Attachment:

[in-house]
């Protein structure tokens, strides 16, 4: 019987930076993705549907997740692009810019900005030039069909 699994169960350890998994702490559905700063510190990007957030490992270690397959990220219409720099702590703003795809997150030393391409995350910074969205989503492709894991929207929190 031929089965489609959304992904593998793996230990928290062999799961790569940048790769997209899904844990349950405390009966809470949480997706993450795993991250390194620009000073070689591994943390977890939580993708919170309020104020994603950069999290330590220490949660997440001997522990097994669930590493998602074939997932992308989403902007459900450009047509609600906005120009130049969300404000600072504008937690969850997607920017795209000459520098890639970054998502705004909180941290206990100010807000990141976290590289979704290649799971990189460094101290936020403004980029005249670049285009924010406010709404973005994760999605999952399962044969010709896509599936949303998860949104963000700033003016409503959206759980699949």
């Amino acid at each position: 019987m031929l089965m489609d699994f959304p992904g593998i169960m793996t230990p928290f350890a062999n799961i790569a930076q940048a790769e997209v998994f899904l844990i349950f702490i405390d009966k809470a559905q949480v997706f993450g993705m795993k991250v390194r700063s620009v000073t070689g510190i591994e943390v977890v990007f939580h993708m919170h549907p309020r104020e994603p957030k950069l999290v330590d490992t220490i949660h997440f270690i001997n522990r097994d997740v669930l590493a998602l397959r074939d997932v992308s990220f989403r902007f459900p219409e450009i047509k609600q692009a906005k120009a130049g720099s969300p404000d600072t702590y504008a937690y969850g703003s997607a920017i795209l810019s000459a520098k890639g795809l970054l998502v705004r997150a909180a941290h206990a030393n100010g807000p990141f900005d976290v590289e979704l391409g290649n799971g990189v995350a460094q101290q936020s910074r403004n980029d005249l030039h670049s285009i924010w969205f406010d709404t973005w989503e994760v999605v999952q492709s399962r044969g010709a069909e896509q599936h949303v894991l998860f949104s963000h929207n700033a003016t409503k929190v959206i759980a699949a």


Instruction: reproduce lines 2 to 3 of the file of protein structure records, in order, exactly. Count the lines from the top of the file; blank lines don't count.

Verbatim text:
């Protein structure tokens, strides 16, 4: 019987930076993705549907997740692009810019900005030039069909 699994169960350890998994702490559905700063510190990007957030490992270690397959990220219409720099702590703003795809997150030393391409995350910074969205989503492709894991929207929190 031929089965489609959304992904593998793996230990928290062999799961790569940048790769997209899904844990349950405390009966809470949480997706993450795993991250390194620009000073070689591994943390977890939580993708919170309020104020994603950069999290330590220490949660997440001997522990097994669930590493998602074939997932992308989403902007459900450009047509609600906005120009130049969300404000600072504008937690969850997607920017795209000459520098890639970054998502705004909180941290206990100010807000990141976290590289979704290649799971990189460094101290936020403004980029005249670049285009924010406010709404973005994760999605999952399962044969010709896509599936949303998860949104963000700033003016409503959206759980699949």
């Amino acid at each position: 019987m031929l089965m489609d699994f959304p992904g593998i169960m793996t230990p928290f350890a062999n799961i790569a930076q940048a790769e997209v998994f899904l844990i349950f702490i405390d009966k809470a559905q949480v997706f993450g993705m795993k991250v390194r700063s620009v000073t070689g510190i591994e943390v977890v990007f939580h993708m919170h549907p309020r104020e994603p957030k950069l999290v330590d490992t220490i949660h997440f270690i001997n522990r097994d997740v669930l590493a998602l397959r074939d997932v992308s990220f989403r902007f459900p219409e450009i047509k609600q692009a906005k120009a130049g720099s969300p404000d600072t702590y504008a937690y969850g703003s997607a920017i795209l810019s000459a520098k890639g795809l970054l998502v705004r997150a909180a941290h206990a030393n100010g807000p990141f900005d976290v590289e979704l391409g290649n799971g990189v995350a460094q101290q936020s910074r403004n980029d005249l030039h670049s285009i924010w969205f406010d709404t973005w989503e994760v999605v999952q492709s399962r044969g010709a069909e896509q599936h949303v894991l998860f949104s963000h929207n700033a003016t409503k929190v959206i759980a699949a």